It will be 25 years since Ferguson was appointed United manager on November 6. It is also nearly a decade since he performed an abrupt U-turn on his retirement plans.
What has followed, in addition to five more Premier League titles and another Champions League triumph, has been a guessing game about when Ferguson will eventually call it a day.
With that, comes the topic of his successor.
At various times, Bryan Robson, Steve McClaren, Mark Hughes, Martin O'Neill and a host of top continental bosses have been linked with the job.
Current favourite to replace Ferguson is Jose Mourinho, although a mounting disciplinary crimesheet at Real Madrid is not helping his cause.
Yet, speaking to the Italian media at an awards ceremony at University of Rome Tor Vergata, Ferguson confirmed he is going nowhere.
"Over the years I've had the question who do I think could replace me? Now in those years, some of the coaches they were talking about to replace me don't have jobs any more.
"So it becomes very difficult because someone who I think has potential may be sacked by his club and disappear.
"I think you would need someone very experienced in the long term. But I have absolutely no idea... first of all, I'm not retiring."
With Arsene Wenger's crown slipping badly in recent times, Ferguson is unquestionably the most powerful manager in England.
At United, his authority over team matters is absolute.
It is impossible to imagine any player being bought or sold without his agreement, although he does not always get his man.
"There's only one certainty: I will always be in charge. I wanted Maldini. I asked his dad Cesare about Paolo and he told me I was crazy."
Nobody told Ferguson he was crazy for trying to sign Wesley Sneijder in the summer and for a long time, even the Dutchman thought he would end up at Old Trafford.
Eventually, Ferguson decided the sums did not add up given he was not the like-for-like replacement for Paul Scholes he had been after.
"Sneijder is not the ideal replacement for Scholes," he said.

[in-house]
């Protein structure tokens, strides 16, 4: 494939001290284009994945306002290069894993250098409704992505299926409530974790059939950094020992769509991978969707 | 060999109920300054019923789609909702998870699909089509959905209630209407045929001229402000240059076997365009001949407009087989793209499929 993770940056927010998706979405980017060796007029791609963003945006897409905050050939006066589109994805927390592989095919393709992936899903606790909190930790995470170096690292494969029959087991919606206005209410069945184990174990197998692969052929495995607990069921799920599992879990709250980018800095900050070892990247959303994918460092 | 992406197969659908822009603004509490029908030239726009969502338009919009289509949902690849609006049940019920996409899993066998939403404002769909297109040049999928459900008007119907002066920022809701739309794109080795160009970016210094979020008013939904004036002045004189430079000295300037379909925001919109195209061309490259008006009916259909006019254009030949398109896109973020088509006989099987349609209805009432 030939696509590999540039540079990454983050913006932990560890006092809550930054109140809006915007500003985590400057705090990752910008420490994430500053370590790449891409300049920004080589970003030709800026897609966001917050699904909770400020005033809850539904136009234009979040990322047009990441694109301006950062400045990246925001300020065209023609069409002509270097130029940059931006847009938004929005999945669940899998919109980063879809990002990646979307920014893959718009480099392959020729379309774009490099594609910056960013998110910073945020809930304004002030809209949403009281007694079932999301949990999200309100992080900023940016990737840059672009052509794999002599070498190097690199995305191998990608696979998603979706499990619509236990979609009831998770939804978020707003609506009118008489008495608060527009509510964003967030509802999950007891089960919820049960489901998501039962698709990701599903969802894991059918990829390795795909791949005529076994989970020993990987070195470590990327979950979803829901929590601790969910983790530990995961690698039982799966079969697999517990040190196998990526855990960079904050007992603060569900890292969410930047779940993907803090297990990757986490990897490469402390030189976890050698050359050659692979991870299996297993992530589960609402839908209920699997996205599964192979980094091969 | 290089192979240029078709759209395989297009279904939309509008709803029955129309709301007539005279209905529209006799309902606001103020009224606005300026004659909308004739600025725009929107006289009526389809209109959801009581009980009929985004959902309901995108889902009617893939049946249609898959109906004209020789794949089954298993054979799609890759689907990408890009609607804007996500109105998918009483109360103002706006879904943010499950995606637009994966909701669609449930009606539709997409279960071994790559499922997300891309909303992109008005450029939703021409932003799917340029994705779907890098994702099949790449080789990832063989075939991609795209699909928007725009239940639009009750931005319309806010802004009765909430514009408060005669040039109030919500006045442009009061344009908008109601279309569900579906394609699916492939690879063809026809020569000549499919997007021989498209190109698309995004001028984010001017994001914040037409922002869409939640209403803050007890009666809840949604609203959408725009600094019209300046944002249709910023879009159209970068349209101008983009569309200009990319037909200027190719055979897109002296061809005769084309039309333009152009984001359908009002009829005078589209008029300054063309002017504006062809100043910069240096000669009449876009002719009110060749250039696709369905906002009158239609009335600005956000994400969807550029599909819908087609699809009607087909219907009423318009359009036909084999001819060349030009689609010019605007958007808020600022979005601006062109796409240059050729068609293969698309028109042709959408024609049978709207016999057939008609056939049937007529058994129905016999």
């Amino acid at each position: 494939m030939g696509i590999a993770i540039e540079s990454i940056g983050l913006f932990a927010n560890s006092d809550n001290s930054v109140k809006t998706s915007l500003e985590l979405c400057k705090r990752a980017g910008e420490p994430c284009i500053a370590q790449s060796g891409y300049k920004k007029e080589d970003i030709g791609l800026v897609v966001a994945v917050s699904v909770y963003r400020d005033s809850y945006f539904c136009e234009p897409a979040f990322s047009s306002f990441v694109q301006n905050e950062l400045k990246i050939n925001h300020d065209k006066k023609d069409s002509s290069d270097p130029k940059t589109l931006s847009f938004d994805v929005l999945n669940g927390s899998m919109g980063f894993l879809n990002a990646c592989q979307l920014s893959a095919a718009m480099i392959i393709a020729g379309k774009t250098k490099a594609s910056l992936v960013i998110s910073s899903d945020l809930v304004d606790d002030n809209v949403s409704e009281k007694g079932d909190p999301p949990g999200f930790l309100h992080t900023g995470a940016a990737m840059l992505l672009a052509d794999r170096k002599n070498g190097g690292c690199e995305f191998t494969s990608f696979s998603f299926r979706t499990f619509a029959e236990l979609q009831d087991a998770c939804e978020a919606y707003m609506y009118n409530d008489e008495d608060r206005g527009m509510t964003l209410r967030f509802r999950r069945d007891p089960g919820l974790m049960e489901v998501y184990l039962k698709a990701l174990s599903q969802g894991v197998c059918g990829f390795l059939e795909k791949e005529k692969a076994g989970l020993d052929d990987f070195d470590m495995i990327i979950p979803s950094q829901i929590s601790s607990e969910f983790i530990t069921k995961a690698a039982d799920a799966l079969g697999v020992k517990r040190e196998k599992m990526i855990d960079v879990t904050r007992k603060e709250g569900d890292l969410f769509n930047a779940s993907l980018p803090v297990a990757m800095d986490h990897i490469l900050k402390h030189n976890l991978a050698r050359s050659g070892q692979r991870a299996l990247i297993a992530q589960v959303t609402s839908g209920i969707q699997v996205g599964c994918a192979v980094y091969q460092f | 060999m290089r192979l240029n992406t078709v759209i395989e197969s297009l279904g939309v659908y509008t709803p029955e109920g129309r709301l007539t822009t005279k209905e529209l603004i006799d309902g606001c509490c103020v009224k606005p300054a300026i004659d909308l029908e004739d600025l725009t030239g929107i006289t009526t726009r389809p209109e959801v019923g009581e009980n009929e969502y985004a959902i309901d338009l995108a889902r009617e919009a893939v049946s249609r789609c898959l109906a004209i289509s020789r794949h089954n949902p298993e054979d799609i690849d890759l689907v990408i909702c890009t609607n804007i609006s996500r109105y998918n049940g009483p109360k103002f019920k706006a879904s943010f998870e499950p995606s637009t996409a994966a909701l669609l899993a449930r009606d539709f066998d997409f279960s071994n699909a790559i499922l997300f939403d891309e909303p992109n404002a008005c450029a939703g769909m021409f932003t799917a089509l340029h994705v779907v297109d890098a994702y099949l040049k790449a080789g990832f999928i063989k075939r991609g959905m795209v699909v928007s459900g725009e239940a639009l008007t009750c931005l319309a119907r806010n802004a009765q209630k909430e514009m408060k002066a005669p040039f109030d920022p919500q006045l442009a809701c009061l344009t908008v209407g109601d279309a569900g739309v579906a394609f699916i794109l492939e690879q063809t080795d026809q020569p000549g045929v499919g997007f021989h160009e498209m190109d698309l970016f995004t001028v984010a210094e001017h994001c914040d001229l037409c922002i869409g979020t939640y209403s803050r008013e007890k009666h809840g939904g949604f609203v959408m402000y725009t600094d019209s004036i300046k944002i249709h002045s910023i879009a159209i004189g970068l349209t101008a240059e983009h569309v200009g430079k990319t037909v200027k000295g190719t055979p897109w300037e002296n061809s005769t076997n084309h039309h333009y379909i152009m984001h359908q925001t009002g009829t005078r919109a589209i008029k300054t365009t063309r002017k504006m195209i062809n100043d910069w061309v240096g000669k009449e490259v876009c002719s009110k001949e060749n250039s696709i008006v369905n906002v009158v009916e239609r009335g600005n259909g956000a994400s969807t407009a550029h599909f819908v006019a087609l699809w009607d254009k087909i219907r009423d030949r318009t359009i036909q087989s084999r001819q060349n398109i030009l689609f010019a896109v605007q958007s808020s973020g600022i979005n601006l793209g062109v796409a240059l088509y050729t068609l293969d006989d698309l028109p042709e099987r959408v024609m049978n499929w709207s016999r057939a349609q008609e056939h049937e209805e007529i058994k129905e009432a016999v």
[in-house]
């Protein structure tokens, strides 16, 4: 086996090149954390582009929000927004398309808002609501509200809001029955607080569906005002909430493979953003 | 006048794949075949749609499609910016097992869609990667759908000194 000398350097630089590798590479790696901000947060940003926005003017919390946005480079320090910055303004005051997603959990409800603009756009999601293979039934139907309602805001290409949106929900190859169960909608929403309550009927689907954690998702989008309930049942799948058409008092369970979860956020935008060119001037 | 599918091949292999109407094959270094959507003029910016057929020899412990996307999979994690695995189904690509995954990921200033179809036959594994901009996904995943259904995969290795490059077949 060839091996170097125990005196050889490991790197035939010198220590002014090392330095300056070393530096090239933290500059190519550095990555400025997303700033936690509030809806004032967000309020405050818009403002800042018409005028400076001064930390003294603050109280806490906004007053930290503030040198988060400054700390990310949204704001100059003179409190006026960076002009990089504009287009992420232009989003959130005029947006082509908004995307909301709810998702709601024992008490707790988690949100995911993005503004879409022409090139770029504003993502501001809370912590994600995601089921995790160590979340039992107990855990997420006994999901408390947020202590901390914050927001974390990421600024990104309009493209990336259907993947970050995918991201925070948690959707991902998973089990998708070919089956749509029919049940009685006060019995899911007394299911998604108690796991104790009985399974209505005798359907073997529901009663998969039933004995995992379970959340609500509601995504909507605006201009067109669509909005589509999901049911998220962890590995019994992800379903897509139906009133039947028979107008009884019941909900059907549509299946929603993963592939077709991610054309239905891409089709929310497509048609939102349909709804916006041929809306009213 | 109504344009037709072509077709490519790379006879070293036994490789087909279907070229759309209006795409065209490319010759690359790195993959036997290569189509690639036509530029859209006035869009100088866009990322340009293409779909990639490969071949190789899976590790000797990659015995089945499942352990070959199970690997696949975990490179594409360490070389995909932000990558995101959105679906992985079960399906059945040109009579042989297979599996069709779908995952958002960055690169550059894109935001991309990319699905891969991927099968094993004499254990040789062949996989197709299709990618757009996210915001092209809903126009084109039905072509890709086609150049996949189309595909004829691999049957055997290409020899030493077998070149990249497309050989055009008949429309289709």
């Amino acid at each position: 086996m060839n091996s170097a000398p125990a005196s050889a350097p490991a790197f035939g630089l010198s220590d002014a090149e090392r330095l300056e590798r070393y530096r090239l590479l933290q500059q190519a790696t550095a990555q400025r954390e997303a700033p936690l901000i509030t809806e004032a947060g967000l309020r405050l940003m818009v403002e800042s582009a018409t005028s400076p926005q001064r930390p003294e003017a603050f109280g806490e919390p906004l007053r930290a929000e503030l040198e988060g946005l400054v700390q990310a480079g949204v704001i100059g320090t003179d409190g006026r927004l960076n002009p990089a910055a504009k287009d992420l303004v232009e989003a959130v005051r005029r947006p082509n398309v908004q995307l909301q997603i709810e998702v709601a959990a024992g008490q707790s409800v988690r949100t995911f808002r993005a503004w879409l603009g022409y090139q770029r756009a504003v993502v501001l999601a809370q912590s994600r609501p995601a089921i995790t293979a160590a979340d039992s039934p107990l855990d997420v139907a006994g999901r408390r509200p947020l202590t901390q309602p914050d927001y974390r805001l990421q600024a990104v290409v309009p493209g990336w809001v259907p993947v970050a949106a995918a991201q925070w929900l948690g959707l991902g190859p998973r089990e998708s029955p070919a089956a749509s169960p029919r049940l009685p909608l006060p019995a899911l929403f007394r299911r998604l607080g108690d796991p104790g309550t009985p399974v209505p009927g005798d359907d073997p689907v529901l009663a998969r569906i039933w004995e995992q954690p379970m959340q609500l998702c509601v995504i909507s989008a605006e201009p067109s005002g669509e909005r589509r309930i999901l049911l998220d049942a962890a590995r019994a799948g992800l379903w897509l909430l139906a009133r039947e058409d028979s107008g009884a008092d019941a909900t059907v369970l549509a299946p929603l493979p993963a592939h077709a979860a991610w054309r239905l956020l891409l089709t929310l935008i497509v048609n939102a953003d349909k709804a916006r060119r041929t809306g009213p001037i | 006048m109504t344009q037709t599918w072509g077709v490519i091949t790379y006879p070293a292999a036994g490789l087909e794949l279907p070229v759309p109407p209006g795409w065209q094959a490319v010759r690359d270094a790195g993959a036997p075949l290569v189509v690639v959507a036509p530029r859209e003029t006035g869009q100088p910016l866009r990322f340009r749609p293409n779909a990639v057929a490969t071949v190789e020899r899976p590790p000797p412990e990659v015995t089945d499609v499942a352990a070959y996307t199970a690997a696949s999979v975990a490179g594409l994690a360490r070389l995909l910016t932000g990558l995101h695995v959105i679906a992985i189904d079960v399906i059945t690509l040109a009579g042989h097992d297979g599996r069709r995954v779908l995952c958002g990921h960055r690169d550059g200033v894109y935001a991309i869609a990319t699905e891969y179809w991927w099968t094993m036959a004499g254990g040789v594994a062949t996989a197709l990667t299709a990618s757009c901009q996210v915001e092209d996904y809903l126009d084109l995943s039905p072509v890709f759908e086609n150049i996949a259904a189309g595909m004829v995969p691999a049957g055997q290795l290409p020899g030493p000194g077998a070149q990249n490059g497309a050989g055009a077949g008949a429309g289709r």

"He's a fantastic player but he was not who we were looking for to replace Scholes. Only Xavi and Iniesta are comparable to Scholes."
Cristiano Ronaldo is certainly not a Scholes-type player. But in his own way, the former world player of the year made just as great an impact with the Red Devils.
And, such is his fondness for Ferguson, the man he calls "a second father" there always remains a chance, however slim, that one day he might return.
"I have good memories from Manchester and when I watch sometimes the games I miss it a lot because it's part of me I left in England," Ronaldo told Sky Sports News.
"Just because I play in Madrid I'm not going to miss speaking with the old guys so, when I have an opportunity, I speak with Sir Alex Ferguson.
"It was important for me when I played there, when my life was there, so it is good to speak with him because I'll never forget who really helped me.
"I don't close the door (on returning to England), so maybe in the future. I hope so, because I know the league, I know the players, I know the atmosphere."
Like Ferguson, Ronaldo is going nowhere for a while, so United must plan without him.
However, his former team-mates are starting to make an impact at Old Trafford, Anderson amongst them after experiencing huge difficulties completing the settling-in process.
"He has been tremendous," Ferguson told Inside United.
"He's had a couple of long-term injuries which haven't helped him, but in the last year or so, he's steered clear of injury.
"That means he's training every day so his fitness levels are much better. He is maturing so you can see the consistency in his game."
With the transfer window closed, Ferguson must now get the best out of the players at his disposal, knowing he still has seven strikers to keep happy, including record signing Dimitar Berbatov, who has made a minimal contribution to United's 100% start to the campaign.
He is not bothered about that though, content that he has never allowed disgruntled agents to exert more influence that the Scot feels is good for the club.
"You cannot get rid of agents now - that is cast in stone because they are firmly rooted in the game," he said.
"We have agents outside the gates of our academy waiting for the parents to come out from maybe 10, 11 years of age.
"So what is required in the modern-day game are strong presidents and strong coaches that within their own structure accept the role of agents but not more than the role of the players."